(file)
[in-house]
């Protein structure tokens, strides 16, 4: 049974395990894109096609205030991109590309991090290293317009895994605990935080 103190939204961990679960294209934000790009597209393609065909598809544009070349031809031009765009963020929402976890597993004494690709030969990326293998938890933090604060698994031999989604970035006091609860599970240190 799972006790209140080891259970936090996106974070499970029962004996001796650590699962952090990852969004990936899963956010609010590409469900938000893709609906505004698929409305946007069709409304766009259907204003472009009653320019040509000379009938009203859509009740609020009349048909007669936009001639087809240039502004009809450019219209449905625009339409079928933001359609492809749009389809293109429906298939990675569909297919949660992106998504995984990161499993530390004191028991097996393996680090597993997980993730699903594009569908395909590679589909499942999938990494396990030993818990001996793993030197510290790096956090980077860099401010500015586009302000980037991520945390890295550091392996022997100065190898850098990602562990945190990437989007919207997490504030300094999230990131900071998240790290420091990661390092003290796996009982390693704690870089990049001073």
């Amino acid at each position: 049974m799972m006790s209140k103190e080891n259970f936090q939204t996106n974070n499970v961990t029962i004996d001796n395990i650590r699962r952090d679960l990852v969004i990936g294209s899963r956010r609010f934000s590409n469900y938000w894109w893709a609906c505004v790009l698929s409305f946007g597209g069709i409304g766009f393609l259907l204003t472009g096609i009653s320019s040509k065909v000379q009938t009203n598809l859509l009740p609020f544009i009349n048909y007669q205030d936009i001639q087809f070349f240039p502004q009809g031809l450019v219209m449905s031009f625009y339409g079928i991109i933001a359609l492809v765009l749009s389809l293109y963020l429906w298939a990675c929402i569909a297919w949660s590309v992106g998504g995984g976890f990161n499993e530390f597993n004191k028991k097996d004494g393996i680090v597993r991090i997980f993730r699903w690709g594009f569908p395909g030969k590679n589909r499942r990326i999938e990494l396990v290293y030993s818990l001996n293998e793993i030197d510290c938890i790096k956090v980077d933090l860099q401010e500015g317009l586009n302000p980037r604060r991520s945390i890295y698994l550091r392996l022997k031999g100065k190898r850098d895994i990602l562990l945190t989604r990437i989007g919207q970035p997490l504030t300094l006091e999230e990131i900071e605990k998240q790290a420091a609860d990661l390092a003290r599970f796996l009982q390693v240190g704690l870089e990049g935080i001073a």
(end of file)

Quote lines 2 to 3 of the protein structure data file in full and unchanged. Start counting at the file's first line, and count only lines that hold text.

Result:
């Protein structure tokens, strides 16, 4: 049974395990894109096609205030991109590309991090290293317009895994605990935080 103190939204961990679960294209934000790009597209393609065909598809544009070349031809031009765009963020929402976890597993004494690709030969990326293998938890933090604060698994031999989604970035006091609860599970240190 799972006790209140080891259970936090996106974070499970029962004996001796650590699962952090990852969004990936899963956010609010590409469900938000893709609906505004698929409305946007069709409304766009259907204003472009009653320019040509000379009938009203859509009740609020009349048909007669936009001639087809240039502004009809450019219209449905625009339409079928933001359609492809749009389809293109429906298939990675569909297919949660992106998504995984990161499993530390004191028991097996393996680090597993997980993730699903594009569908395909590679589909499942999938990494396990030993818990001996793993030197510290790096956090980077860099401010500015586009302000980037991520945390890295550091392996022997100065190898850098990602562990945190990437989007919207997490504030300094999230990131900071998240790290420091990661390092003290796996009982390693704690870089990049001073």
């Amino acid at each position: 049974m799972m006790s209140k103190e080891n259970f936090q939204t996106n974070n499970v961990t029962i004996d001796n395990i650590r699962r952090d679960l990852v969004i990936g294209s899963r956010r609010f934000s590409n469900y938000w894109w893709a609906c505004v790009l698929s409305f946007g597209g069709i409304g766009f393609l259907l204003t472009g096609i009653s320019s040509k065909v000379q009938t009203n598809l859509l009740p609020f544009i009349n048909y007669q205030d936009i001639q087809f070349f240039p502004q009809g031809l450019v219209m449905s031009f625009y339409g079928i991109i933001a359609l492809v765009l749009s389809l293109y963020l429906w298939a990675c929402i569909a297919w949660s590309v992106g998504g995984g976890f990161n499993e530390f597993n004191k028991k097996d004494g393996i680090v597993r991090i997980f993730r699903w690709g594009f569908p395909g030969k590679n589909r499942r990326i999938e990494l396990v290293y030993s818990l001996n293998e793993i030197d510290c938890i790096k956090v980077d933090l860099q401010e500015g317009l586009n302000p980037r604060r991520s945390i890295y698994l550091r392996l022997k031999g100065k190898r850098d895994i990602l562990l945190t989604r990437i989007g919207q970035p997490l504030t300094l006091e999230e990131i900071e605990k998240q790290a420091a609860d990661l390092a003290r599970f796996l009982q390693v240190g704690l870089e990049g935080i001073a």